Last updated: July 18. 2013 2:15PM - 224 Views
Debbie Rolen
Staff Writer



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Everyone agrees that it’s a shame 29 miners lost their lives in April 2010 when an explosion ripped through Massey Energy’s Upper Big Branch mine in Raleigh County.


While mining inherently is fraught with dangers, separate investigations determined this particular explosion — the deadliest in mining in four decades — was sparked by worn and broken equipment, fueled by accumulations of methane gas and coal dust, and able to spread because of water sprayers that didn’t work.


The tragedy was so great that it would seem after three years, steps would be in place to help prevent a repeat. But so far, work to guard against a similar accident is either incomplete or non-existent at different levels of government. That’s perhaps a greater shame.


As the three-year anniversary of the explosion was observed last Friday, several lawmakers decried the lack of response by Congress to enact new mechanisms to protect miners using the lessons learned from Upper Big Branch. Legislation that would address some of the issues laid bare at the mine has stalled in the U.S. House, and Democratic members of the House have criticized their Republican peers for allowing it to languish.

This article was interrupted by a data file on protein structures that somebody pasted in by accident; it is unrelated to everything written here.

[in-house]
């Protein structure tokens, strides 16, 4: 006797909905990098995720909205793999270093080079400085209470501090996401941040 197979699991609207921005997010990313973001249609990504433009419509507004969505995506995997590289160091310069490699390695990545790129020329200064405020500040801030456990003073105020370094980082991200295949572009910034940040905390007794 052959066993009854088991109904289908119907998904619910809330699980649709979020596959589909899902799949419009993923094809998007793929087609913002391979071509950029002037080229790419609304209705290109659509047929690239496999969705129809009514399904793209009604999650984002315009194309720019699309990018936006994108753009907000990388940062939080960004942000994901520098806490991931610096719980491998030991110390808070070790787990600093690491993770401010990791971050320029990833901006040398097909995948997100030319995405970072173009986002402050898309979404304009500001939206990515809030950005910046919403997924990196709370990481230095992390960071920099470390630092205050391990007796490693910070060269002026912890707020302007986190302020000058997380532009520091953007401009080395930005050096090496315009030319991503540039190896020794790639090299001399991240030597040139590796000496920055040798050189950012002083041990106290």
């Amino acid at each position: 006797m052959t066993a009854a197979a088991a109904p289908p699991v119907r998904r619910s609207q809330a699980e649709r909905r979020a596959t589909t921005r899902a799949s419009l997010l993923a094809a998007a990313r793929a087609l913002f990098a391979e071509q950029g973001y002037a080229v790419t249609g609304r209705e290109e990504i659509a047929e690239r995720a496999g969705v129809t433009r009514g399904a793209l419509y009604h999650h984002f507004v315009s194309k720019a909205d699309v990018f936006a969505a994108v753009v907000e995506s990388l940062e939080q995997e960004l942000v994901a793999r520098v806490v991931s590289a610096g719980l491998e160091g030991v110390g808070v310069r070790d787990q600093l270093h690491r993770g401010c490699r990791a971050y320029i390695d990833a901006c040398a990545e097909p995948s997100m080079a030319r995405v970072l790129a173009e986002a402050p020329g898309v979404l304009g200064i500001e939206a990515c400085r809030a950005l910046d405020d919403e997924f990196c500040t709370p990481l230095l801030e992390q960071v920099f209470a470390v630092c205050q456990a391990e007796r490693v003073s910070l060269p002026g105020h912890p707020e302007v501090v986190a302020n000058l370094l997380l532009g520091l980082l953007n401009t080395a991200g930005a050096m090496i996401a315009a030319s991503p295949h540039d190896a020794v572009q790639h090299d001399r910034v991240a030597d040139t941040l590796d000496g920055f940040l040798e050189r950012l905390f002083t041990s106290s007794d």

Among other things, the legislation would provide tougher penalties for safety violations and more protections for whistleblowers. …


To its credit, West Virginia last year passed a mine safety law that aimed to address some of the issues raised at Upper Big Branch. But implementing pieces of the law has either been slow or not yet accomplished more than a year later. One part, which originated with an executive order by then-Gov. Joe Manchin shortly after the explosion, toughened requirements for the amount of rock dust mine operators spread underground to control coal dust. State officials took more than a year to begin taking rock dust samples. They found hundreds of violations, but have not taken enforcement action against any mine operators. …


On the state level, steps already taken will fall short of their intended impact if they aren’t implemented to the fullest.


Let’s hope the shame of inaction and a missing sense of urgency ends soon.


Distributed by The Associated Press

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